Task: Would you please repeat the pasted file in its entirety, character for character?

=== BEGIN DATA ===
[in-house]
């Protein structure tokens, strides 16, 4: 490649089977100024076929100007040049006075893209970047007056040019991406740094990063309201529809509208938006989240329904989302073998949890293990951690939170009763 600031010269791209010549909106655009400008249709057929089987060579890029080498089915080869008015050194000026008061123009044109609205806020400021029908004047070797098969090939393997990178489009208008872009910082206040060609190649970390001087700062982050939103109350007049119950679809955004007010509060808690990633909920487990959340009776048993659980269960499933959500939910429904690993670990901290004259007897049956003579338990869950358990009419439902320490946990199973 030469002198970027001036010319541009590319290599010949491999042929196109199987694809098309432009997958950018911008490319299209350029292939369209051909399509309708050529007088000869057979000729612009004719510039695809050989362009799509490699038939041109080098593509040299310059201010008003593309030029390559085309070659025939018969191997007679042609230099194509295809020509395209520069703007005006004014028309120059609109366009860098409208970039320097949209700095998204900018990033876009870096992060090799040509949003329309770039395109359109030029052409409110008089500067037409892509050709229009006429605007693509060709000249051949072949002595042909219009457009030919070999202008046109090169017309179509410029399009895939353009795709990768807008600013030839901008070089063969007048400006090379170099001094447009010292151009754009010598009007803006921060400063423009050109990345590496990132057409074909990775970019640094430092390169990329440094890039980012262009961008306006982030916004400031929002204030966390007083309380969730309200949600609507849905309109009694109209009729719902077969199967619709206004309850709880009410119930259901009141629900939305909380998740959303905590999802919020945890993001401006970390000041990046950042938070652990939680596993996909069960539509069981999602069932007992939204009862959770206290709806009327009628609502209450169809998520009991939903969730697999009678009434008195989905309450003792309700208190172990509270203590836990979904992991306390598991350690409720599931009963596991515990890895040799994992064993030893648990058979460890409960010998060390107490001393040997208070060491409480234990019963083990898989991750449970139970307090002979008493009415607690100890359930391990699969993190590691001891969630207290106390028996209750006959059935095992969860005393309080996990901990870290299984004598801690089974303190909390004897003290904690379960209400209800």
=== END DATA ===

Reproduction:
[in-house]
């Protein structure tokens, strides 16, 4: 490649089977100024076929100007040049006075893209970047007056040019991406740094990063309201529809509208938006989240329904989302073998949890293990951690939170009763 600031010269791209010549909106655009400008249709057929089987060579890029080498089915080869008015050194000026008061123009044109609205806020400021029908004047070797098969090939393997990178489009208008872009910082206040060609190649970390001087700062982050939103109350007049119950679809955004007010509060808690990633909920487990959340009776048993659980269960499933959500939910429904690993670990901290004259007897049956003579338990869950358990009419439902320490946990199973 030469002198970027001036010319541009590319290599010949491999042929196109199987694809098309432009997958950018911008490319299209350029292939369209051909399509309708050529007088000869057979000729612009004719510039695809050989362009799509490699038939041109080098593509040299310059201010008003593309030029390559085309070659025939018969191997007679042609230099194509295809020509395209520069703007005006004014028309120059609109366009860098409208970039320097949209700095998204900018990033876009870096992060090799040509949003329309770039395109359109030029052409409110008089500067037409892509050709229009006429605007693509060709000249051949072949002595042909219009457009030919070999202008046109090169017309179509410029399009895939353009795709990768807008600013030839901008070089063969007048400006090379170099001094447009010292151009754009010598009007803006921060400063423009050109990345590496990132057409074909990775970019640094430092390169990329440094890039980012262009961008306006982030916004400031929002204030966390007083309380969730309200949600609507849905309109009694109209009729719902077969199967619709206004309850709880009410119930259901009141629900939305909380998740959303905590999802919020945890993001401006970390000041990046950042938070652990939680596993996909069960539509069981999602069932007992939204009862959770206290709806009327009628609502209450169809998520009991939903969730697999009678009434008195989905309450003792309700208190172990509270203590836990979904992991306390598991350690409720599931009963596991515990890895040799994992064993030893648990058979460890409960010998060390107490001393040997208070060491409480234990019963083990898989991750449970139970307090002979008493009415607690100890359930391990699969993190590691001891969630207290106390028996209750006959059935095992969860005393309080996990901990870290299984004598801690089974303190909390004897003290904690379960209400209800």